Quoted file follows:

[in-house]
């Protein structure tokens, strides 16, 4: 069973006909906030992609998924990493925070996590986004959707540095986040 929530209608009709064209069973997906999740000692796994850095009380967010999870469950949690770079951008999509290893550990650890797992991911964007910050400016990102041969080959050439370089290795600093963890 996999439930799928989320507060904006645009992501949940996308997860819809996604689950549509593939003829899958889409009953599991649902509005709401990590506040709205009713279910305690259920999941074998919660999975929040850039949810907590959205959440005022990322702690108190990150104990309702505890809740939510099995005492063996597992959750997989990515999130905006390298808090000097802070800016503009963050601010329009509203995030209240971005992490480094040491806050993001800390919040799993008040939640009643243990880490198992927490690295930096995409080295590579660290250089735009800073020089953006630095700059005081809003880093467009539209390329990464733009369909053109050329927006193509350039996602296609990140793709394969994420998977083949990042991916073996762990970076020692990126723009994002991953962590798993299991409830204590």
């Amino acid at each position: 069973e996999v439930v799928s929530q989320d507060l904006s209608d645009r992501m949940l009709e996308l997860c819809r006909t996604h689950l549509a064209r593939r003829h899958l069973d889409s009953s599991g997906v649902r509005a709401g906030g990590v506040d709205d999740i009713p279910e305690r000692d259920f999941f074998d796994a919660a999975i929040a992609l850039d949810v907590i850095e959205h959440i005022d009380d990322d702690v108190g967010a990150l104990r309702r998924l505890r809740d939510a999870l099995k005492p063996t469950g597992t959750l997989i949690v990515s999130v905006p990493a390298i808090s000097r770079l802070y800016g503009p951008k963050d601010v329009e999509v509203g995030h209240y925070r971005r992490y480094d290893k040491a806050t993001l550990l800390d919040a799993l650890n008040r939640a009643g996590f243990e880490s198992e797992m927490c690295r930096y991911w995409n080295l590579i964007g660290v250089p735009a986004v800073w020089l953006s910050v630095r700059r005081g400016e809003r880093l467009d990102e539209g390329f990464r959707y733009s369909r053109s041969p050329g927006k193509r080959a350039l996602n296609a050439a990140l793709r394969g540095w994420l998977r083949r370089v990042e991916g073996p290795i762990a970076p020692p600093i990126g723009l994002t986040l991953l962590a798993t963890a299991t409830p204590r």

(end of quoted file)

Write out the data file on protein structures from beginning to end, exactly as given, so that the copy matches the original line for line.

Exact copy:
[in-house]
């Protein structure tokens, strides 16, 4: 069973006909906030992609998924990493925070996590986004959707540095986040 929530209608009709064209069973997906999740000692796994850095009380967010999870469950949690770079951008999509290893550990650890797992991911964007910050400016990102041969080959050439370089290795600093963890 996999439930799928989320507060904006645009992501949940996308997860819809996604689950549509593939003829899958889409009953599991649902509005709401990590506040709205009713279910305690259920999941074998919660999975929040850039949810907590959205959440005022990322702690108190990150104990309702505890809740939510099995005492063996597992959750997989990515999130905006390298808090000097802070800016503009963050601010329009509203995030209240971005992490480094040491806050993001800390919040799993008040939640009643243990880490198992927490690295930096995409080295590579660290250089735009800073020089953006630095700059005081809003880093467009539209390329990464733009369909053109050329927006193509350039996602296609990140793709394969994420998977083949990042991916073996762990970076020692990126723009994002991953962590798993299991409830204590």
């Amino acid at each position: 069973e996999v439930v799928s929530q989320d507060l904006s209608d645009r992501m949940l009709e996308l997860c819809r006909t996604h689950l549509a064209r593939r003829h899958l069973d889409s009953s599991g997906v649902r509005a709401g906030g990590v506040d709205d999740i009713p279910e305690r000692d259920f999941f074998d796994a919660a999975i929040a992609l850039d949810v907590i850095e959205h959440i005022d009380d990322d702690v108190g967010a990150l104990r309702r998924l505890r809740d939510a999870l099995k005492p063996t469950g597992t959750l997989i949690v990515s999130v905006p990493a390298i808090s000097r770079l802070y800016g503009p951008k963050d601010v329009e999509v509203g995030h209240y925070r971005r992490y480094d290893k040491a806050t993001l550990l800390d919040a799993l650890n008040r939640a009643g996590f243990e880490s198992e797992m927490c690295r930096y991911w995409n080295l590579i964007g660290v250089p735009a986004v800073w020089l953006s910050v630095r700059r005081g400016e809003r880093l467009d990102e539209g390329f990464r959707y733009s369909r053109s041969p050329g927006k193509r080959a350039l996602n296609a050439a990140l793709r394969g540095w994420l998977r083949r370089v990042e991916g073996p290795i762990a970076p020692p600093i990126g723009l994002t986040l991953l962590a798993t963890a299991t409830p204590r």